Lavender Oil – Naturally soothing, healing and refreshing
The versatile and beneficial effects of lavender and the well-known lavender oil have been known for thousands of years. The name derives from the Latin “lavare” (wash).
The ancient Egyptians used the ethereal lavender oil of lavender as a perfume, for washing and as a bath additive. The Romans in ancient Rome found the scent of lavender oil mystical and supernatural and used it in various ceremonies.
From plant to lavender oil
The plant: Lavandula Angustifolia
The lavender belongs to the plant family of the so-called lip-flowers. It will be up to 60 cm tall and will flower from June to August.
The valuable essential oil of the plant is found in all parts of the plant. However, the oil of the blue-violet-colored lavender flowersis the highest quality.
Originally, the lavender was native to the Mediterranean countries. Due to the great popularity of this plant and the healing essential oils, lavender is now planted in large plantations worldwide. The plant is also becoming more and more popular in gardens because of its beautiful flower splendour and pleasant smell. In addition, lavender keeps aphids, ants, flies, mosquitoes and even mice away.
Extraction of lavender oil from fresh flowers
The essential oil is obtained from the fresh flowers of the lavender plant by means of steam distillation. Water vapour distillation is a gentle extraction process. Almost no ingredients of the high-quality essential oil are lost.
The lavender flowers are heated with water vapor. This removes the lavender oil from the flowers and evaporates. Then it is transferred with the water vapor into a cooling pipe. There, the lavender oil condenses, i.e. it becomes liquid again and then accumulates in a collection container. Oils are lighter than water, so they float on the surface and are easy to extract.
Ingredients of lavender oil and their effect
The ingredients of lavender oil
Lavender oil contains over 2000 different inhalers. About 280 of these have been scientifically proven and researched so far. The exact quantity composition of the essential oil depends, among other things, on the extraction method, the distillation period, the distillation temperature and the quality of the lavender flowers.
The health-important components only develop their effect in combination,the use of individual components does not achieve the desired effects.
The most important active ingredients of the oil are:
Linalylazetat and linalool belong to the group of monoterpenes, which have a high bioavailability in the human body and act very quickly. Bioavailability describes the proportion of a substance that is still available in the bloodstream after ingestion into the human body.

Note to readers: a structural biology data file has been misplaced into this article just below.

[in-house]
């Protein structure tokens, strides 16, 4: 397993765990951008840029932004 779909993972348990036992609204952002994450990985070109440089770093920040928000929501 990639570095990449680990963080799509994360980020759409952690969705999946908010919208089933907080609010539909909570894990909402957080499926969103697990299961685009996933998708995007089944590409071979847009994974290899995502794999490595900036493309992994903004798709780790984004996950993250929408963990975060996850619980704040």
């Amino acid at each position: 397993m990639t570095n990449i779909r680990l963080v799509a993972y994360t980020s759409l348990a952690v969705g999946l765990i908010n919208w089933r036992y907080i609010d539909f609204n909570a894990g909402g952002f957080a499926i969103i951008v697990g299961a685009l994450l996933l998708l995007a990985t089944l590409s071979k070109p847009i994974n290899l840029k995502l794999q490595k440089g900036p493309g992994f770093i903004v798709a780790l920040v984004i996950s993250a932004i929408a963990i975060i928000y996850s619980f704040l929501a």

The two monoterpenes like to react with fats, i.e. they are lipophilic. This means that these active ingredients interact well with the lipid components of the cell membranes and thus overcome the brain blood barrier.
This allows these substances from lavender oil to quickly develop their health-promoting effects on the nerves and in the brain.
The active ingredient linalyl zetat gives the lavender plant its characteristic fragrance. This ingredient positively influences the psyche in various ways. Among other things, it promotes the distribution of serotoin. Linalyl zetat is responsible for ensuring that lavender oil not only soothes the nerves, but also the entire body.
Linalool trades is a colorless, flowery smelling liquid. This is responsible for the anti-inflammatory, antiseptic and antimicrobial effects of lavender oil.
The citer and cineol are contained in smaller amounts in lavender oil than linelycerate and linalool. Nevertheless, they contribute significantly to the positive, health-promoting properties of essential oil. They have a fever-lowering and antispasmodic effect. They also support the active substance linalool in its anti-inflammatory effect.
Cineol has a mucouseffect in the lungs and sinuses. In addition, this ingredient counteracts the release of neurotransmitters, which are responsible for the narrowing of the bronchi.
Inhalation of lavender oil also has an anti-inflammatory effect on the mucous membranes. In addition, it has an analgesic effect when used externally.
The effect of lavender oil
Inwardly, lavender oil is used for restlessness, nervousness (up to nervous exhaustion) and sleep disorders. It has a positive effect on the central nervous system. This sends signals through the spinal cord throughout the body. The essential oil of lavender has a calming and relaxing effect on the central nervous system. Since these calming signals are sent to all parts of the body, the oil is also effective for nervous gastrointestinal discomfort. In addition, lavender oil improves digestion due to its bile juice stimulating effect, so that even heavy foods are better tolerated.